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Travel and Timeshare

Package Travel

New market trends, such as websites allowing holidaymakers to put together their own customised travel arrangements, have created legal grey areas and uncertainty for both businesses and consumers. The development of the internet has revolutionised the way in which consumers organise their holidays. An increasing number of EU citizens now arrange their holidays themselves with the assistance of different online or offline operators instead of buying pre-arranged travel packages.

As a result of these developments, the number of consumers who are protected under the current Package Travel Directive when going on holiday has been falling steadily.

The Package Travel Directive has therefore been overhauled so that it better reflects today's travel market.

On 25 November 2015 the new Package Travel Directive was adopted, bringing EU legislation up to date with the developments in the travel market.

The Directive on Package Travel is an important cornerstone in the protection of European consumers going on holidays.

The Package Travel Directive from 1990, which will remain applicable until 30 June 2018, already covers pre-arranged holiday packages which combine at least two of the following:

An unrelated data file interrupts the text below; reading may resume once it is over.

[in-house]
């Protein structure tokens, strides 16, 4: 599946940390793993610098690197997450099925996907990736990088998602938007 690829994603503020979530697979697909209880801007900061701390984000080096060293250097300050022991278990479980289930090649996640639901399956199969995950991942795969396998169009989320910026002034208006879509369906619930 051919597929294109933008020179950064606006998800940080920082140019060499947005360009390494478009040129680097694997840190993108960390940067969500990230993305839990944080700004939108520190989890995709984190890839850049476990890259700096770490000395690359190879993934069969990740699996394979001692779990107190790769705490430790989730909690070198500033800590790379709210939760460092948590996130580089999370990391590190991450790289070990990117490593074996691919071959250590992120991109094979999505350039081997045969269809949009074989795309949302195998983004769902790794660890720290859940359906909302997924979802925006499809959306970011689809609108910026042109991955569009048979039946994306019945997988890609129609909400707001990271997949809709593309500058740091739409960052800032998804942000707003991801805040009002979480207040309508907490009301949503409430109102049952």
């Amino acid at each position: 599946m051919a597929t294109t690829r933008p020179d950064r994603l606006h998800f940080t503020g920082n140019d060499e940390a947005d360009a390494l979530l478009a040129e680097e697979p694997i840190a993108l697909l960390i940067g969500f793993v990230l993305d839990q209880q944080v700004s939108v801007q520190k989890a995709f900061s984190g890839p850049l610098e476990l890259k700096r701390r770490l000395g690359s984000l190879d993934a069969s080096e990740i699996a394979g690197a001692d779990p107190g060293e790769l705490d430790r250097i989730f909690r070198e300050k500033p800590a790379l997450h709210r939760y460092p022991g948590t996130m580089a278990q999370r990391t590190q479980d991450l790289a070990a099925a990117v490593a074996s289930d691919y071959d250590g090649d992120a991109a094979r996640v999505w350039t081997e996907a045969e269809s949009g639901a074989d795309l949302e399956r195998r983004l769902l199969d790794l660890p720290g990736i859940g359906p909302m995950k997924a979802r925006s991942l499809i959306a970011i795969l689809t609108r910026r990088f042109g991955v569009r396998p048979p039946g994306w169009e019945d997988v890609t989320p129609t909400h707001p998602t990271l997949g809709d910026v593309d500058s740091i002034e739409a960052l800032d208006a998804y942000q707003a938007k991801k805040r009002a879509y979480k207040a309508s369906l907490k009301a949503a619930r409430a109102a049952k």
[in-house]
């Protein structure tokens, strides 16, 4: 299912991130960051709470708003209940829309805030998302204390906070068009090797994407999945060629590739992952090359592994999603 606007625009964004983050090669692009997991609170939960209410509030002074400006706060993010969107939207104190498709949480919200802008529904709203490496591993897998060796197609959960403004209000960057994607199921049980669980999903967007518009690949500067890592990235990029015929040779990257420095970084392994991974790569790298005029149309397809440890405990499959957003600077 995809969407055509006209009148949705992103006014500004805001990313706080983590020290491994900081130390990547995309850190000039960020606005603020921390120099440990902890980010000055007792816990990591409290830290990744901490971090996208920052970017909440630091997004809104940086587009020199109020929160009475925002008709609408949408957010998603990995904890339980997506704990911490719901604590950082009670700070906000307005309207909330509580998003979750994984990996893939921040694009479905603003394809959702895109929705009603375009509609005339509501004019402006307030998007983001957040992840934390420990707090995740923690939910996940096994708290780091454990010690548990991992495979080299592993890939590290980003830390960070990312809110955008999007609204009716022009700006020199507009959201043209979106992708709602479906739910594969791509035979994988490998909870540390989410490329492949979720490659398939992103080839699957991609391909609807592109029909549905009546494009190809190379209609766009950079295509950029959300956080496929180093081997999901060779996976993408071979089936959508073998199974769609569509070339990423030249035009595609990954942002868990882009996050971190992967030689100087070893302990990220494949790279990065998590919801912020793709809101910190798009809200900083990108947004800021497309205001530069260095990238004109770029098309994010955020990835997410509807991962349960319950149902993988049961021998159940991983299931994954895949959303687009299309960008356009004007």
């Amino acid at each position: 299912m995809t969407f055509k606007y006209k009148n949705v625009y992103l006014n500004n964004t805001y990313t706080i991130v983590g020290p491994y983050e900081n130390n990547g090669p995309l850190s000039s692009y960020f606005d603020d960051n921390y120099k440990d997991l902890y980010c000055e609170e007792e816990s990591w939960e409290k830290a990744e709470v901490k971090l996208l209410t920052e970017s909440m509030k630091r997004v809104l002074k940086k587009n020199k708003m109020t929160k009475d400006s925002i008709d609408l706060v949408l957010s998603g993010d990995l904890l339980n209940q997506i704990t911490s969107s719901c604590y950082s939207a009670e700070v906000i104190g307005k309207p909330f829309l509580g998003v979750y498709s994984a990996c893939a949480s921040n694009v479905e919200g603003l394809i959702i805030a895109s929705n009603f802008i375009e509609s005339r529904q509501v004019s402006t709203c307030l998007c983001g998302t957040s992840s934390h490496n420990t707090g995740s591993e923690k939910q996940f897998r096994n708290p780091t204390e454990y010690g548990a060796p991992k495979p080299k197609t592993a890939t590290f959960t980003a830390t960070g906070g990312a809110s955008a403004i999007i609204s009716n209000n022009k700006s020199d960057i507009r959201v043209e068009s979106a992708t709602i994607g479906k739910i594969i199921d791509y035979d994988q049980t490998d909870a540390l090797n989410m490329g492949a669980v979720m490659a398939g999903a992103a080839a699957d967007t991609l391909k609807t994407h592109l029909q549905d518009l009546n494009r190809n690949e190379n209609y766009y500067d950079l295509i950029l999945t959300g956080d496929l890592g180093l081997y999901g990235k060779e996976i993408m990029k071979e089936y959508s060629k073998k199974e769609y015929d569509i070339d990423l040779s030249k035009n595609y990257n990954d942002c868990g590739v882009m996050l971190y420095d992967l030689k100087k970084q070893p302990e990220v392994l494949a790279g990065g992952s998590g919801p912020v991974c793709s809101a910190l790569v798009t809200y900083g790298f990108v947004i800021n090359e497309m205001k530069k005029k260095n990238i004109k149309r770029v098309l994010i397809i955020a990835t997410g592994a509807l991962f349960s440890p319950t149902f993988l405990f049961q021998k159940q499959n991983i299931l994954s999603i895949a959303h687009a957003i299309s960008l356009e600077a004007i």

• transport;
  • accommodation;
  • other tourist services not ancillary to transport or accommodation and accounting for a significant proportion of the package.

Consumers are protected where:

  • at least two of the above elements are sold at an inclusive price;
  • the service covers a period longer than 24 hours or includes an overnight stay.

The UNWTO (World Tourism Organisation) is currently working on an international convention on the protection of tourists and the rights and obligations of tourism service providers, including package travel issues.


The Timeshare Directive regulates aspects of timeshare, long-term holiday products, resale and exchange contracts and is replacing the Timeshare Directive of 1994 (Directive 94/47/EC (repealed)).

The new Directive clearly increases transparency in this market and provide significant protection for consumers against unwanted timeshare contracts – agreements of more than one year under which the consumer buys a right to use overnight accommodation, such as an apartment at a holiday resort, during certain periods.

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